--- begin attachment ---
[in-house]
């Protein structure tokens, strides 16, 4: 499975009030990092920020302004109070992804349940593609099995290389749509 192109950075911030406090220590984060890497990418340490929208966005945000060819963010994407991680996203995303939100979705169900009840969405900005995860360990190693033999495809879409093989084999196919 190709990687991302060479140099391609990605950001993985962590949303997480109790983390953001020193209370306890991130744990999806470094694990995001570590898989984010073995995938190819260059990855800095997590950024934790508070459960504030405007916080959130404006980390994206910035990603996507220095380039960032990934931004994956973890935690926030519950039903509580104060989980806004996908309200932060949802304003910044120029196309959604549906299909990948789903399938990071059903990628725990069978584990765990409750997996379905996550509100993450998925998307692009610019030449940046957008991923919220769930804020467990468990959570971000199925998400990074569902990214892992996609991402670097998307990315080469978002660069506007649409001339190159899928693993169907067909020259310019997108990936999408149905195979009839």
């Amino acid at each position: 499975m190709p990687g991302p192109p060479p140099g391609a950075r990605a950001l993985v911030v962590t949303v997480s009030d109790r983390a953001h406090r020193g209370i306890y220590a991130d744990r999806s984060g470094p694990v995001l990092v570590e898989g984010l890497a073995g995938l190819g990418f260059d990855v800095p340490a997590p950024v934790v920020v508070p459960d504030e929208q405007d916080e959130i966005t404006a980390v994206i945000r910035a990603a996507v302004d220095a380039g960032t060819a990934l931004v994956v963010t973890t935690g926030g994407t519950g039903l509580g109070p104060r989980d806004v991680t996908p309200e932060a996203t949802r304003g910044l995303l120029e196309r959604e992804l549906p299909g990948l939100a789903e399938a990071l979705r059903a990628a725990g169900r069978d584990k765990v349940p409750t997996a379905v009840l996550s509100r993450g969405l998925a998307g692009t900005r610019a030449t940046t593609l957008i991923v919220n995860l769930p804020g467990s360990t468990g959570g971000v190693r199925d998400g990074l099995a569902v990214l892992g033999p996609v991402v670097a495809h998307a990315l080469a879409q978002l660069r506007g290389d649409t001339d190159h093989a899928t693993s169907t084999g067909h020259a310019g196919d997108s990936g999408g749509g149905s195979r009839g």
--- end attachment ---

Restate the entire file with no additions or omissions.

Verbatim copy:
[in-house]
């Protein structure tokens, strides 16, 4: 499975009030990092920020302004109070992804349940593609099995290389749509 192109950075911030406090220590984060890497990418340490929208966005945000060819963010994407991680996203995303939100979705169900009840969405900005995860360990190693033999495809879409093989084999196919 190709990687991302060479140099391609990605950001993985962590949303997480109790983390953001020193209370306890991130744990999806470094694990995001570590898989984010073995995938190819260059990855800095997590950024934790508070459960504030405007916080959130404006980390994206910035990603996507220095380039960032990934931004994956973890935690926030519950039903509580104060989980806004996908309200932060949802304003910044120029196309959604549906299909990948789903399938990071059903990628725990069978584990765990409750997996379905996550509100993450998925998307692009610019030449940046957008991923919220769930804020467990468990959570971000199925998400990074569902990214892992996609991402670097998307990315080469978002660069506007649409001339190159899928693993169907067909020259310019997108990936999408149905195979009839």
């Amino acid at each position: 499975m190709p990687g991302p192109p060479p140099g391609a950075r990605a950001l993985v911030v962590t949303v997480s009030d109790r983390a953001h406090r020193g209370i306890y220590a991130d744990r999806s984060g470094p694990v995001l990092v570590e898989g984010l890497a073995g995938l190819g990418f260059d990855v800095p340490a997590p950024v934790v920020v508070p459960d504030e929208q405007d916080e959130i966005t404006a980390v994206i945000r910035a990603a996507v302004d220095a380039g960032t060819a990934l931004v994956v963010t973890t935690g926030g994407t519950g039903l509580g109070p104060r989980d806004v991680t996908p309200e932060a996203t949802r304003g910044l995303l120029e196309r959604e992804l549906p299909g990948l939100a789903e399938a990071l979705r059903a990628a725990g169900r069978d584990k765990v349940p409750t997996a379905v009840l996550s509100r993450g969405l998925a998307g692009t900005r610019a030449t940046t593609l957008i991923v919220n995860l769930p804020g467990s360990t468990g959570g971000v190693r199925d998400g990074l099995a569902v990214l892992g033999p996609v991402v670097a495809h998307a990315l080469a879409q978002l660069r506007g290389d649409t001339d190159h093989a899928t693993s169907t084999g067909h020259a310019g196919d997108s990936g999408g749509g149905s195979r009839g």